The climate in Nicaragua remains virtually the same all year round. Temperatures vary by elevation, but do not see much fluctuation in each region. Tierra Fria (English: 'Cold Land') is found only in the highest regions of the Central Highlands, where peaks exceed 1,600 meters above sea level, this experiences much cooler temperatures, especially at night.
Geography of Mesoamerica
Geography of South America
The geography of Mesoamerica describes the geographic features of Mesoamerica, a culture area in the Americas inhabited by complex indigenous pre-Columbian cultures exhibiting a suite of shared and common cultural characteristics. Several well-known Mesoamerican cultures include the Olmec, Teotihuacan, the Maya, and the Aztec. Mesoamerica is often subdivided in a number of ways. One common method, albeit a broad and general classification, is to distinguish between the highlands and lowlands. Another way is to subdivide the region into sub-areas that generally correlate to either culture areas or specific physiographic regions.
Fauna of Nicaragua
The geography of South America contains many diverse regions and climates. Geographically, South America is generally considered a continent forming the southern portion of the American landmass, south and east of the Panama–Colombia border by most authorities, or south and east of the Panama Canal by some. South and North America are sometimes considered a single continent or supercontinent, while constituent regions are infrequently considered subcontinents. Geopolitically and geographically, all of Panama—including the segment east of the Panama Canal in the isthmus—is generally considered a part of North America alone and among the countries of Central America.
South America became attached to North America only recently (geologically speaking) with the formation of the Isthmus of Panama some 3 million years ago, which resulted in the Great American Interchange. The Andes, likewise a comparatively young and seismically restless mountain range, run down the western edge of the continent; the land to the east of the northern Andes is largely tropical rain forest, the vast Amazon River basin. The continent also contains drier regions such as eastern Patagonia and the extremely arid Atacama desert.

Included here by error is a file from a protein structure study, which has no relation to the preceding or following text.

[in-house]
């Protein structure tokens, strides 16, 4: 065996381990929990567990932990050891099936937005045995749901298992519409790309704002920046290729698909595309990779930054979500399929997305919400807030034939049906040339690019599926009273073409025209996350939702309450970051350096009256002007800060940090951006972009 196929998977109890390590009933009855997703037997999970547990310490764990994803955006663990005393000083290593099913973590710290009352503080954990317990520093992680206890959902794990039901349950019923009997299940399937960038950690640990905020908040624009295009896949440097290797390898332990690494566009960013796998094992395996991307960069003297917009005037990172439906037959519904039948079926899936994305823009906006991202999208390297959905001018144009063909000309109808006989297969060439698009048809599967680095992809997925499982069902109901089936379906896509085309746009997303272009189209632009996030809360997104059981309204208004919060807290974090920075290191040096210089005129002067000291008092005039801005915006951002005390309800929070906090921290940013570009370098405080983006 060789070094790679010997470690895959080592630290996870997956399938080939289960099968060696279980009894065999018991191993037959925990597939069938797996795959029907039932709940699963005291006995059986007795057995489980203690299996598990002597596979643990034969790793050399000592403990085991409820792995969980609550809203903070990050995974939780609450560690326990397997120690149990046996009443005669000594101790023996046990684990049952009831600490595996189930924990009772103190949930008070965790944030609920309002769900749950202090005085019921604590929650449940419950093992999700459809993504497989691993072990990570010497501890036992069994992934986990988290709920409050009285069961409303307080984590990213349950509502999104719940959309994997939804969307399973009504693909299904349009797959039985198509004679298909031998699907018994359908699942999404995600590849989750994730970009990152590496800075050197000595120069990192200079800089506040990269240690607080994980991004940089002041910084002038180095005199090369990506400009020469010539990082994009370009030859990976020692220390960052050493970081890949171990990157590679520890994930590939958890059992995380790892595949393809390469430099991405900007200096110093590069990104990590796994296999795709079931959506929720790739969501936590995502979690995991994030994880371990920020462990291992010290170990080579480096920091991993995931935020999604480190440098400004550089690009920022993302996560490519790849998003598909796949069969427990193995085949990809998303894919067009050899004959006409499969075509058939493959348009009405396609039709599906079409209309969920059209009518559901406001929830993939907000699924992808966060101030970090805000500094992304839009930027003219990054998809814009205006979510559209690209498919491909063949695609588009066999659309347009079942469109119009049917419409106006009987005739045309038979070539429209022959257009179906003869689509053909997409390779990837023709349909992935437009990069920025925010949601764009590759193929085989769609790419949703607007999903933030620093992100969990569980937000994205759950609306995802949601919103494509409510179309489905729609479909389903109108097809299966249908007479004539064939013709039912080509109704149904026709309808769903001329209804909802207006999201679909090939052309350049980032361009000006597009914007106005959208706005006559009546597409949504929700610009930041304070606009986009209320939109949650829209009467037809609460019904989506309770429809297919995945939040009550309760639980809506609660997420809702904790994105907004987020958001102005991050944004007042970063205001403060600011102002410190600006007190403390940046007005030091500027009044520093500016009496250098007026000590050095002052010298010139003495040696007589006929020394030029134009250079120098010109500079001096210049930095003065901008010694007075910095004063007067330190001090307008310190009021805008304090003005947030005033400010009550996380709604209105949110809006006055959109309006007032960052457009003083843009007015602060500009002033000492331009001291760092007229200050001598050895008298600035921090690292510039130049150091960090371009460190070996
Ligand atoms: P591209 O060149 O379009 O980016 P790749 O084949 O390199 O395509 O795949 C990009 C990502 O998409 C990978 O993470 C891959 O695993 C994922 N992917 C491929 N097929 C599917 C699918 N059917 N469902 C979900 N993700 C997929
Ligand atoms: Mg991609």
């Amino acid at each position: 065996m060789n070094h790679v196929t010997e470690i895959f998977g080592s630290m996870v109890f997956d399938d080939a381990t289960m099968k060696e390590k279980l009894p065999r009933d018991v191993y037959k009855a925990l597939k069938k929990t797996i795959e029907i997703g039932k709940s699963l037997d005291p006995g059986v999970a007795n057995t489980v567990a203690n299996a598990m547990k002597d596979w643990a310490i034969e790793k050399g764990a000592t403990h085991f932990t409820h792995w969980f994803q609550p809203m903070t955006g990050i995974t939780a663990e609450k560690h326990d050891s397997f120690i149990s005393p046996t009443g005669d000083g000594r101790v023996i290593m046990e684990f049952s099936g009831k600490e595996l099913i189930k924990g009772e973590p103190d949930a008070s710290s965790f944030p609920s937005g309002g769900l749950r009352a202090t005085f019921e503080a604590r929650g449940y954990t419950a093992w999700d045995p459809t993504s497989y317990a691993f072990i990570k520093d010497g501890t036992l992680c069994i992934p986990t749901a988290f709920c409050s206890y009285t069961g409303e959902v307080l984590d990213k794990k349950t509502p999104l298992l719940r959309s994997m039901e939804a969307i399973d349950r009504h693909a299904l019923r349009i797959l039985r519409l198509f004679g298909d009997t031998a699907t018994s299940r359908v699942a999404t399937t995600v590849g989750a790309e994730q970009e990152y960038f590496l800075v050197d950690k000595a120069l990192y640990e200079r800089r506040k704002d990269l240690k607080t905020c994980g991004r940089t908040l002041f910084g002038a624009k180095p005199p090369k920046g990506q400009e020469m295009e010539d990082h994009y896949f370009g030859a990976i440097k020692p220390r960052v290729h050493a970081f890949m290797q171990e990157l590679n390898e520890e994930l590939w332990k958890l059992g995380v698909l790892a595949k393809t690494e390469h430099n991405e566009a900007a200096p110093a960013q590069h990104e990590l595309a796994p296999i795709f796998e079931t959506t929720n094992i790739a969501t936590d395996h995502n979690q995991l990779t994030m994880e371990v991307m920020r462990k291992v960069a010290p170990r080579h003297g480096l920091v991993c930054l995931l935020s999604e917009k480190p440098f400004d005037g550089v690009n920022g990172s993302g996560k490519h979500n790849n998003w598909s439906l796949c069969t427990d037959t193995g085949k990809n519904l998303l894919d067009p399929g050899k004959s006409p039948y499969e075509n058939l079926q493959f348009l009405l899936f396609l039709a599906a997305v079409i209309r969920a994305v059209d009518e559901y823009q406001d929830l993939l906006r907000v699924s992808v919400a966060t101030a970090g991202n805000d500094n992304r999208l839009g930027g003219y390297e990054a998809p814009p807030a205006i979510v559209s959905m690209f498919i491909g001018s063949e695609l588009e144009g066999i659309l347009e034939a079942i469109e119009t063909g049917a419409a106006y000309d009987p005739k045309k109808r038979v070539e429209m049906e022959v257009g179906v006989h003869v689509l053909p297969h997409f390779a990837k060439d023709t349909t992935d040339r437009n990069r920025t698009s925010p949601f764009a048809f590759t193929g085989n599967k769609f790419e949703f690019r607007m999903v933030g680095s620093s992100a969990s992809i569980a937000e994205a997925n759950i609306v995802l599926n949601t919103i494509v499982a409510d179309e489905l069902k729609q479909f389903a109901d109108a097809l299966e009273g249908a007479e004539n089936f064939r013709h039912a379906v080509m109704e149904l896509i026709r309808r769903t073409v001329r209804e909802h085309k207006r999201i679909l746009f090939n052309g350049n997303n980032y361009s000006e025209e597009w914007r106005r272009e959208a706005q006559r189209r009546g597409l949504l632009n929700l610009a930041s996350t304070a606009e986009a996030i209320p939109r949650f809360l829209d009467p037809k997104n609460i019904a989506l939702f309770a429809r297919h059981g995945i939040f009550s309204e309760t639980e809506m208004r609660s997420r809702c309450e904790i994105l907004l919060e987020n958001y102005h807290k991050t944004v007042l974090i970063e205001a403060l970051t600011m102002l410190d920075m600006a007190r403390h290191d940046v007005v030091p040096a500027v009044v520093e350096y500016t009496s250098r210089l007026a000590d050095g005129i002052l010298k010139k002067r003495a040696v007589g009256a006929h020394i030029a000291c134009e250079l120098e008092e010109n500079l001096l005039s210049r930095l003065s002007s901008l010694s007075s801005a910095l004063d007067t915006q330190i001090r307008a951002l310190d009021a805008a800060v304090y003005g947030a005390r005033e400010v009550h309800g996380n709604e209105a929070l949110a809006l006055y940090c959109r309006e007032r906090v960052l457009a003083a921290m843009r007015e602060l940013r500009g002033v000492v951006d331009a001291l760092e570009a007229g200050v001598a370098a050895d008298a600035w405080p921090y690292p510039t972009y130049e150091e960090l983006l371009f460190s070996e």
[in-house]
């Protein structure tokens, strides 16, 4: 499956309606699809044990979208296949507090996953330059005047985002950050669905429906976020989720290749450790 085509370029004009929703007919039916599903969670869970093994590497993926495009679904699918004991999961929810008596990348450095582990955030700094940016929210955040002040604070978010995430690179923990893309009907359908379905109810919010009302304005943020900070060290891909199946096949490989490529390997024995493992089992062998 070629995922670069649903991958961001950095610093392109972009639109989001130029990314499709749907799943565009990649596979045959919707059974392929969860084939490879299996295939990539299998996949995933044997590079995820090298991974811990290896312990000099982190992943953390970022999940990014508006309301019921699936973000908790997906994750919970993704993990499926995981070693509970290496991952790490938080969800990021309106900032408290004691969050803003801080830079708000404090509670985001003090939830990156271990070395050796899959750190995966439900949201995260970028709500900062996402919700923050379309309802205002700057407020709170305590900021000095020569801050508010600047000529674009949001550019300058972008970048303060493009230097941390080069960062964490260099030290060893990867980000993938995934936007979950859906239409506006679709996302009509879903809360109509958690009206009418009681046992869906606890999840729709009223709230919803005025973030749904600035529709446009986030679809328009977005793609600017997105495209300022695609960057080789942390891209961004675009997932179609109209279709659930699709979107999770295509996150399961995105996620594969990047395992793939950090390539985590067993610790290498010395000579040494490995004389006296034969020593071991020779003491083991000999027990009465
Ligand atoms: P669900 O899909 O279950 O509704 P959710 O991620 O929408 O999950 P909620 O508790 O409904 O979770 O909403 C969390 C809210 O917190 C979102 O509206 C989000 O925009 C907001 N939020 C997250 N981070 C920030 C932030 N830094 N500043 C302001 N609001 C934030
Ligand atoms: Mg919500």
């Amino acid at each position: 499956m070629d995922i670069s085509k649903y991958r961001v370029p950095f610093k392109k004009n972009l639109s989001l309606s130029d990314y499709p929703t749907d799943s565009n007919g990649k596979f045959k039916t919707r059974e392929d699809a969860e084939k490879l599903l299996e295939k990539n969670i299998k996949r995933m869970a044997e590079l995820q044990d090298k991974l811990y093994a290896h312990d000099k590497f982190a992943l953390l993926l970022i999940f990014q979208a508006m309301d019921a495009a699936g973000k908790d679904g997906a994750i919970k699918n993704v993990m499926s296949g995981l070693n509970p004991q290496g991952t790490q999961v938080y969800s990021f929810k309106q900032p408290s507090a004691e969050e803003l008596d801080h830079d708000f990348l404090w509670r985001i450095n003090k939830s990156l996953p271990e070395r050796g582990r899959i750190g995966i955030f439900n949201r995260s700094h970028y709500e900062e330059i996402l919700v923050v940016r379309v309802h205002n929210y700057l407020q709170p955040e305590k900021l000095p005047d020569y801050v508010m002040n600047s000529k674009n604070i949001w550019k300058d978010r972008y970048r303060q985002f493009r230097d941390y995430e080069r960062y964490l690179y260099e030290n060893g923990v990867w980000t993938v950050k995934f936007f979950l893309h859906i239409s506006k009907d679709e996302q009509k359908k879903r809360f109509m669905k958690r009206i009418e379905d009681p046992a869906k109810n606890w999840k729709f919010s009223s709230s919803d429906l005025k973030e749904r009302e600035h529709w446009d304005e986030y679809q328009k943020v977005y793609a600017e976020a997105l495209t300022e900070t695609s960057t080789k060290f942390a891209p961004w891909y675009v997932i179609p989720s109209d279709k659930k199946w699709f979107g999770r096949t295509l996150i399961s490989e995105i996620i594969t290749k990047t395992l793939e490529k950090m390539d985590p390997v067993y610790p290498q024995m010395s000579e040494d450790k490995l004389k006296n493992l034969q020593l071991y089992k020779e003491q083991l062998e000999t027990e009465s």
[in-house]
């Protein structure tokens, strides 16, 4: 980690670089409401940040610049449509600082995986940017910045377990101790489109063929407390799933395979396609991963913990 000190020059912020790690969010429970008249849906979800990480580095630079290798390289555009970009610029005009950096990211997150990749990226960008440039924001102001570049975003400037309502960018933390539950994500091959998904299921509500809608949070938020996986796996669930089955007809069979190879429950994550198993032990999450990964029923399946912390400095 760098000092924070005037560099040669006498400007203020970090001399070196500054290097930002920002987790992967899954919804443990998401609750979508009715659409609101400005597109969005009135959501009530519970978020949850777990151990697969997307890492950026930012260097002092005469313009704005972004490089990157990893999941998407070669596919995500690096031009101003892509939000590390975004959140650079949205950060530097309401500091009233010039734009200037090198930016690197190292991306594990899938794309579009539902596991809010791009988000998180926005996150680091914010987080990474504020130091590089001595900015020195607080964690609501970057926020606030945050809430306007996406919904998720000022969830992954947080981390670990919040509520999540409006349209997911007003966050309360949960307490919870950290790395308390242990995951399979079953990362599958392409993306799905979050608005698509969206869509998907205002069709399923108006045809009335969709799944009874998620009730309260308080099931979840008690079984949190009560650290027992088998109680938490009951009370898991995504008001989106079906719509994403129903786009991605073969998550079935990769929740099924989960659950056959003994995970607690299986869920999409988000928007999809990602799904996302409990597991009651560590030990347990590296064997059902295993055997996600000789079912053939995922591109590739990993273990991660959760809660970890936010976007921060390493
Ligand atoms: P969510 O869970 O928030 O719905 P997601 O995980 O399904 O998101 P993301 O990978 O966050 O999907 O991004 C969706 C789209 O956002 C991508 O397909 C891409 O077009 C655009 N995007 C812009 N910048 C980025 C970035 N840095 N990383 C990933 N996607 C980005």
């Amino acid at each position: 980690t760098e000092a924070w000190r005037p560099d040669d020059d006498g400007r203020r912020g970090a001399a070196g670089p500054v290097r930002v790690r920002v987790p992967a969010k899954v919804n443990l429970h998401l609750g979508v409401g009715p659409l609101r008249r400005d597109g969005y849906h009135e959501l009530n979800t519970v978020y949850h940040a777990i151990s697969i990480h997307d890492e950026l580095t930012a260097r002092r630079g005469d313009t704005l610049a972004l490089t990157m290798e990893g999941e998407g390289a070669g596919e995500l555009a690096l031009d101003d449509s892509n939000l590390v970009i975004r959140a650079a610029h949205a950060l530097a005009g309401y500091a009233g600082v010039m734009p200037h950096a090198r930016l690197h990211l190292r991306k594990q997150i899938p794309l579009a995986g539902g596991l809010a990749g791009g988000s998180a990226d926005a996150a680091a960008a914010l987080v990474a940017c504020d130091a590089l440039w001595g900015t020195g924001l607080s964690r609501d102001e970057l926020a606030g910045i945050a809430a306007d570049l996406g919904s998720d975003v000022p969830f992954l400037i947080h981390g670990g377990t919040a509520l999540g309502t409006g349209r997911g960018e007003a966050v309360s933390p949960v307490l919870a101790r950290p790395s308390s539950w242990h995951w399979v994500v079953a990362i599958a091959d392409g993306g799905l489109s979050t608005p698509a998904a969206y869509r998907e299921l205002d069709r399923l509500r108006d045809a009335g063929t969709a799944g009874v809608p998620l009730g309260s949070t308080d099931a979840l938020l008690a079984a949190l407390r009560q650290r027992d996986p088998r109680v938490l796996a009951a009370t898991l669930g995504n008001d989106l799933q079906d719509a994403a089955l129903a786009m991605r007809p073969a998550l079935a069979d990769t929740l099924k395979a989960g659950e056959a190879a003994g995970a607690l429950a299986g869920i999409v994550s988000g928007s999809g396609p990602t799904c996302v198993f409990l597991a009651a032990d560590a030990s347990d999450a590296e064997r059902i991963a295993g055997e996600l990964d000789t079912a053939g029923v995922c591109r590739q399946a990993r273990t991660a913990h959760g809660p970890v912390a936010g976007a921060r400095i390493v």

The fauna of Nicaragua is characterized by a very high level of biodiversity. Much of Nicaragua's wildlife lives in protected areas. There are currently 78 protected areas in Nicaragua, covering more than 22,000 square kilometers (8,500 sq mi), or about 17% of its landmass. These protected areas encompass a wide variety of habitats, including rainforests, lakes, mountains, and volcanoes throughout the country. For example, Bosawás Biosphere Reserve covers 7,300 square kilometers (2,800 sq mi), making it the second largest rainforest in the Americas after the Amazon Rainforest in Brazil.
Geography of Nicaragua
Tierra fría (Spanish for cold land) is a pseudoclimatological term used in parts of Latin America to refer to mountain locations within that cultural realm, where high elevation results in a markedly cooler climate than that encountered in the lowlands at a comparable latitude.
To a climatologist, the term is inaccurate, since the places so designated would hardly be reckoned as having a "cold" climate as the discipline of climatology defines the concept; in reality, the combination of low latitude and high altitude — typically between approximately 6,000 ft (about 1,850 m) and 10,000 ft (about 3,600 m) in locations within 10° of the equator — produces a climate that falls into the same category as many oceanic climates found along the west coasts of the continents within the temperate zones — mild temperatures all year round, with monthly averages ranging from about 10°C (50°F) in the coldest months to about 18°C (64.4°F) in the warmest months (at places further poleward the range of altitudes where this climate exists becomes progressively lower). Common crops grown in the Tierra Fria are: Potatoes, wheat, barley, oats, corn, rye, and maize.
Geography of Honduras
Nicaragua is a country in Central America, bordering both the Caribbean Sea and the North Pacific Ocean, between Costa Rica and Honduras. Approximately the size of Greece or the U.S. state of New York, it is the largest country in Central America. The country covers a total area of 130,370 square kilometers (119,990 square kilometers of which is land area) and contains a diversity of climates and terrains. The country's physical geography divides it into three major zones: Pacific lowlands, the wetter, cooler central highlands, and the Caribbean lowlands.
Geographic coordinates: 13.000°N 85.000°W / 13°00′N 85°00′W
Honduras is a country situated in Central America. Honduras borders the Caribbean Sea and the South Pacific Ocean. Guatemala lies to the west, Nicaragua south east and El Salvador to the south west. It is the second largest Central American republic. The triangular-shaped country has a total area of just over 43,000 square miles (110,000 km2). The 700-kilometers northern boundary is the Caribbean coast extending from the mouth of the Río Motagua on the west to the mouth of the Río Coco on the east, at Cape Gracias a Dios. The 922-kilometer southeastern side of the triangle is the land border with Nicaragua; it follows the Río Coco near the Caribbean Sea and then extends southwestward through mountainous terrain to the Gulf of Fonseca on the Pacific Ocean. The southern apex of the triangle is a 153- kilometer coastline at the Gulf of Fonseca, which opens onto the Pacific Ocean. The western land boundary consists of the 342-kilometer border with El Salvador and the 256-kilometer border with Guatemala.
Hospitality is the relationship between the guest and the host, or the act or practice of being hospitable. This includes the reception and entertainment of guests, visitors, or strangers.